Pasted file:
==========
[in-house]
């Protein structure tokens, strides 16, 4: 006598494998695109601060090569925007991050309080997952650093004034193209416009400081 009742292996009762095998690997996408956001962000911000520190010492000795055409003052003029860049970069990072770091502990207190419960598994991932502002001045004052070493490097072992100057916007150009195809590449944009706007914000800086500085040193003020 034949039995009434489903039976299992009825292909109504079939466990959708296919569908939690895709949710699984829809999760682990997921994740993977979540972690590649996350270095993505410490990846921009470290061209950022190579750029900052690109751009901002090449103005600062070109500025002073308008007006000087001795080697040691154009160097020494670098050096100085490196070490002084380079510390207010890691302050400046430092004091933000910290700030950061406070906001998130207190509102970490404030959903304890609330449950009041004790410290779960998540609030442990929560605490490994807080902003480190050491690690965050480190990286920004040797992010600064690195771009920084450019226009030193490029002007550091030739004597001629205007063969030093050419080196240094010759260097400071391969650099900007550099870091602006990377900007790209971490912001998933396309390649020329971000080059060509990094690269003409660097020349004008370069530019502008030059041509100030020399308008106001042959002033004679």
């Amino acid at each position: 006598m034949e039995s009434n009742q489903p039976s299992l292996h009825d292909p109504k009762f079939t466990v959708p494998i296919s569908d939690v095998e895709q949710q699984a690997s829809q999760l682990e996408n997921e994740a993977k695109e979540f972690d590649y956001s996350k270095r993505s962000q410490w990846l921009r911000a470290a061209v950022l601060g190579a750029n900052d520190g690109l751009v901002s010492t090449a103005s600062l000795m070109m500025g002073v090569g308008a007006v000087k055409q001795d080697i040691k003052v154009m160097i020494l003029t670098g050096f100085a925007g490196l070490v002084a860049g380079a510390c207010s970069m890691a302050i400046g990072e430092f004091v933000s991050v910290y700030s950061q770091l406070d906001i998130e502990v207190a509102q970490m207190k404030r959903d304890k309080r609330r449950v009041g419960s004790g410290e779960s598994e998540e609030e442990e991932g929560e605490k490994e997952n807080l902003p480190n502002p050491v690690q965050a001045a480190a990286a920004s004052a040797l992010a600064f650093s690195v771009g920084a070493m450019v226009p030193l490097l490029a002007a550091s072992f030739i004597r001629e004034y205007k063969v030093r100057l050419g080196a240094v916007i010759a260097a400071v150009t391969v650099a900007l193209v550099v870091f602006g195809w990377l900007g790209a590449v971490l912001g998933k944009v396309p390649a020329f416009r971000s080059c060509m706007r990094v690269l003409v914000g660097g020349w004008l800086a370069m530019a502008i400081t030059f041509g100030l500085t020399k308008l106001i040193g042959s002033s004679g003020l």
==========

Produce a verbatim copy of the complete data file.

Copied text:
[in-house]
């Protein structure tokens, strides 16, 4: 006598494998695109601060090569925007991050309080997952650093004034193209416009400081 009742292996009762095998690997996408956001962000911000520190010492000795055409003052003029860049970069990072770091502990207190419960598994991932502002001045004052070493490097072992100057916007150009195809590449944009706007914000800086500085040193003020 034949039995009434489903039976299992009825292909109504079939466990959708296919569908939690895709949710699984829809999760682990997921994740993977979540972690590649996350270095993505410490990846921009470290061209950022190579750029900052690109751009901002090449103005600062070109500025002073308008007006000087001795080697040691154009160097020494670098050096100085490196070490002084380079510390207010890691302050400046430092004091933000910290700030950061406070906001998130207190509102970490404030959903304890609330449950009041004790410290779960998540609030442990929560605490490994807080902003480190050491690690965050480190990286920004040797992010600064690195771009920084450019226009030193490029002007550091030739004597001629205007063969030093050419080196240094010759260097400071391969650099900007550099870091602006990377900007790209971490912001998933396309390649020329971000080059060509990094690269003409660097020349004008370069530019502008030059041509100030020399308008106001042959002033004679």
């Amino acid at each position: 006598m034949e039995s009434n009742q489903p039976s299992l292996h009825d292909p109504k009762f079939t466990v959708p494998i296919s569908d939690v095998e895709q949710q699984a690997s829809q999760l682990e996408n997921e994740a993977k695109e979540f972690d590649y956001s996350k270095r993505s962000q410490w990846l921009r911000a470290a061209v950022l601060g190579a750029n900052d520190g690109l751009v901002s010492t090449a103005s600062l000795m070109m500025g002073v090569g308008a007006v000087k055409q001795d080697i040691k003052v154009m160097i020494l003029t670098g050096f100085a925007g490196l070490v002084a860049g380079a510390c207010s970069m890691a302050i400046g990072e430092f004091v933000s991050v910290y700030s950061q770091l406070d906001i998130e502990v207190a509102q970490m207190k404030r959903d304890k309080r609330r449950v009041g419960s004790g410290e779960s598994e998540e609030e442990e991932g929560e605490k490994e997952n807080l902003p480190n502002p050491v690690q965050a001045a480190a990286a920004s004052a040797l992010a600064f650093s690195v771009g920084a070493m450019v226009p030193l490097l490029a002007a550091s072992f030739i004597r001629e004034y205007k063969v030093r100057l050419g080196a240094v916007i010759a260097a400071v150009t391969v650099a900007l193209v550099v870091f602006g195809w990377l900007g790209a590449v971490l912001g998933k944009v396309p390649a020329f416009r971000s080059c060509m706007r990094v690269l003409v914000g660097g020349w004008l800086a370069m530019a502008i400081t030059f041509g100030l500085t020399k308008l106001i040193g042959s002033s004679g003020l």